What is a deposition?
During the time of a lawsuit, all parties have the right to conduct Discovery. Discovery is a formal investigation to find the facts related to your case. Pre-trial access to the information found during the discovery process allows the parties to use facts and potential evidence to better decide what strategies they will use and to help avoid further delays once the trial begins.
Discovery can come in several forms including subpoenas, a court-ordered demand for relevant documents, a written questionnaire, called an interrogatory, or a deposition, which is a formal oral statement taken before the trial and under oath.
A deposition has three real purposes: 1 – to find out what a witness knows and 2 – to preserve testimony. It may take some time to go to trial, and people’s memories are fleeting at best. A deposition is usually recorded and there is also a court reporter present to take down everything that is said. Another critical purpose is to evaluate the witness—is the person credible? Likeable? Will the person make a favorable impression in front of a jury or judge?
The intent of discovery and the deposition is to make sure everyone knows the facts prior to the case and that no one is surprised once the witness takes the stand. The surprise witness at the end is stuff of Hollywood.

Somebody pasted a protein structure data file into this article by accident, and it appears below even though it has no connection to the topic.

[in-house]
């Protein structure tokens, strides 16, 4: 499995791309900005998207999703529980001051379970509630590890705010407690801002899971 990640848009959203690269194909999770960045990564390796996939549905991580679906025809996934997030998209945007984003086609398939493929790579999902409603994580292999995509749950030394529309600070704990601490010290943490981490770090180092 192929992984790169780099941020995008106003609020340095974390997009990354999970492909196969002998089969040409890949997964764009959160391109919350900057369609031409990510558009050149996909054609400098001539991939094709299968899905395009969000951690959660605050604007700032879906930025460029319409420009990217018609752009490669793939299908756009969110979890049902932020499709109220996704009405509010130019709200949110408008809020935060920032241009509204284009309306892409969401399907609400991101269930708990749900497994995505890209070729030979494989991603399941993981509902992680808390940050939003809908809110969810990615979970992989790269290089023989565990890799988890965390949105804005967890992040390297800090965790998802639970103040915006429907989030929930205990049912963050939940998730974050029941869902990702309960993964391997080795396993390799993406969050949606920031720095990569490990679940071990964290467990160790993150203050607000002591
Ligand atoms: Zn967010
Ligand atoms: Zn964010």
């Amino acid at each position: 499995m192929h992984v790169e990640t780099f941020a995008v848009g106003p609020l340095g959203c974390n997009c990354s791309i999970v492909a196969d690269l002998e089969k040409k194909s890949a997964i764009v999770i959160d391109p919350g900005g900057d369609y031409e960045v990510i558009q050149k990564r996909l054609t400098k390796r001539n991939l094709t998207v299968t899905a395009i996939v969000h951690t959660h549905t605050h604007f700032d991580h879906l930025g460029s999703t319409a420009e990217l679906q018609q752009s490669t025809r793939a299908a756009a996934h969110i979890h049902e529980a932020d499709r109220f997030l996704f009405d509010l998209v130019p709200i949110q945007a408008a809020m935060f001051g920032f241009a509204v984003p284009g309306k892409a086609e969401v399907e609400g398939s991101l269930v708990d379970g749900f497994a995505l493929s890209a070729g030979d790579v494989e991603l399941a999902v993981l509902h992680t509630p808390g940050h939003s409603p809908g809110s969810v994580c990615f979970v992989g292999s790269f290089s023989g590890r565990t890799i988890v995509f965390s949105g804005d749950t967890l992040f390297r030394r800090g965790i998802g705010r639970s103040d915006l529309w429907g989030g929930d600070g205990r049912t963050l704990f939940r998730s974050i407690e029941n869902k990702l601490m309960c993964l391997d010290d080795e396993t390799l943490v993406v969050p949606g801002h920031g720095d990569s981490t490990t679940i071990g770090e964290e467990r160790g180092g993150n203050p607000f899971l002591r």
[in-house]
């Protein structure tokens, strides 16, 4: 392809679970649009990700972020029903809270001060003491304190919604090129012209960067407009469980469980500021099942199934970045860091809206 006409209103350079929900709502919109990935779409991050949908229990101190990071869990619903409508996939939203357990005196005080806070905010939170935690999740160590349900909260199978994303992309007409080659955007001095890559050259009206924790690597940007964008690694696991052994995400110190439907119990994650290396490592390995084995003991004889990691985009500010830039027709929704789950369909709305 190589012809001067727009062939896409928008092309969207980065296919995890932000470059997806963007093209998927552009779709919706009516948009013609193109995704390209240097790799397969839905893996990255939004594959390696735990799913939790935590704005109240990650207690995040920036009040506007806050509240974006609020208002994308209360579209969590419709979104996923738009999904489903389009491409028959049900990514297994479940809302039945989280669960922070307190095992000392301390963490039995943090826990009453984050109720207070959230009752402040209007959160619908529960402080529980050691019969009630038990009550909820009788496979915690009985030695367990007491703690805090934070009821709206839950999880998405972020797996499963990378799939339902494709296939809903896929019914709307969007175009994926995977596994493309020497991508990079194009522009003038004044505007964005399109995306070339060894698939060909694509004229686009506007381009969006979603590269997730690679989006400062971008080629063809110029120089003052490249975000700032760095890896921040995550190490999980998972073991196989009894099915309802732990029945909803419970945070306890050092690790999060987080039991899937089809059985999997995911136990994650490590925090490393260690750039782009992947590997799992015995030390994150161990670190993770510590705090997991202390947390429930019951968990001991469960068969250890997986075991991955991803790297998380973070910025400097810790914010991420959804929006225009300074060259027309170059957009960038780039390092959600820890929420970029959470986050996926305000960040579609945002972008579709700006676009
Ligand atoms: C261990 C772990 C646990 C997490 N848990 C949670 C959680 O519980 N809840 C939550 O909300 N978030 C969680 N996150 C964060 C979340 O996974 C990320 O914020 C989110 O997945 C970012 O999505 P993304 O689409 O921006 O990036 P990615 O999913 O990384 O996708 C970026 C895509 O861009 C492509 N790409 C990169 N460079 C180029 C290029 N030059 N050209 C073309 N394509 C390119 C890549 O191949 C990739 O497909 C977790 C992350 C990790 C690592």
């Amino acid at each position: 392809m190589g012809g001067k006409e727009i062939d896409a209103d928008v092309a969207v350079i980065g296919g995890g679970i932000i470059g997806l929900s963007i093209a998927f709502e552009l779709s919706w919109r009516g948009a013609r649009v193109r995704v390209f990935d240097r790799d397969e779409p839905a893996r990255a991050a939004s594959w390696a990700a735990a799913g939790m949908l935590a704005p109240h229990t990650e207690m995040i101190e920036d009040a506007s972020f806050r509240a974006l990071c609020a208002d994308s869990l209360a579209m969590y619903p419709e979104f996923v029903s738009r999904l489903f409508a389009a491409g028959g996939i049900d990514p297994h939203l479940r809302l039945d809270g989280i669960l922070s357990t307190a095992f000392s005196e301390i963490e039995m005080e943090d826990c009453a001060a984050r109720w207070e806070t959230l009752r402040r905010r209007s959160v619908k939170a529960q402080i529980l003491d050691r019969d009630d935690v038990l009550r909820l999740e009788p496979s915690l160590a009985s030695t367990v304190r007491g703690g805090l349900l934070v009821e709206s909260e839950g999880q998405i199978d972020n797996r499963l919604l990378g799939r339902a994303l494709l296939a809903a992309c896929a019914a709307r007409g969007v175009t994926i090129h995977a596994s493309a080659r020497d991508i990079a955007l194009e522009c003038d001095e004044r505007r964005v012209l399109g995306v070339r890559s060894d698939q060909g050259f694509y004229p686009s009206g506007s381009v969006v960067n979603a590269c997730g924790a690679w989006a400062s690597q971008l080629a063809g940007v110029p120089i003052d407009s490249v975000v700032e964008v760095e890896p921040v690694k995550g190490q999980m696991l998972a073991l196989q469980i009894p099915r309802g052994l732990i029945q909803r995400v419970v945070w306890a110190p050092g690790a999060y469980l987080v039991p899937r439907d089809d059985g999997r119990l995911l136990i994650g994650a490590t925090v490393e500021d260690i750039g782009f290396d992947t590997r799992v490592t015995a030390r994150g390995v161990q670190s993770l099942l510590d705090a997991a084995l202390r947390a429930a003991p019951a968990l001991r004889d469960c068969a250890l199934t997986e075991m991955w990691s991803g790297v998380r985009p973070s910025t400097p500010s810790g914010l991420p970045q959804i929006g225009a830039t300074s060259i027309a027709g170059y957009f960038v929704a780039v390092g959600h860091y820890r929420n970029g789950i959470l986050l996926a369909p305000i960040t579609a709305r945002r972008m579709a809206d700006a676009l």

Obviously, a deposition isn’t about getting the responses you want from an opposing witness, but it gives you a clear understanding what you are working with so you can prepare for trial in a meaningful way and give you a chance to not only know where your strengths are, but where the weaknesses are and how to either avoid or rebut them at trial.
Depositions usually take place in your attorney’s office. Each witness is asked a series of questions related to the facts and events of the case. While your attorney is present, the attorney has a limited role in a deposition. The attorney may object to questions, but for the most part, the person being deposed must answer all appropriate questions, which can be broader than what may be asked in court. Whether or not questions and answers are admissible is a question for later since a judge is not present at a deposition.
Depositions can be as short as a few minutes or may span over the course of several days for more involved cases. As is the case at any time you are asked questions, be careful to listen to the question and only answer the question that is asked. You will meet with your attorney prior to the deposition to discuss what may be asked and what information you must provide and what if anything you are not obligated to provide. You also have to remember that depositions are made under oath, which means that false statements will have both civil and criminal penalties.
Depositions are not always required, but in a lot of cases, they are an important tool in understanding all of the events from the viewpoints of all of the witnesses. If you are expected to be a witness, you should familiarize yourself with what may be involved in the deposition and you may also want to contact a private attorney who could guide you and preserve your own interests.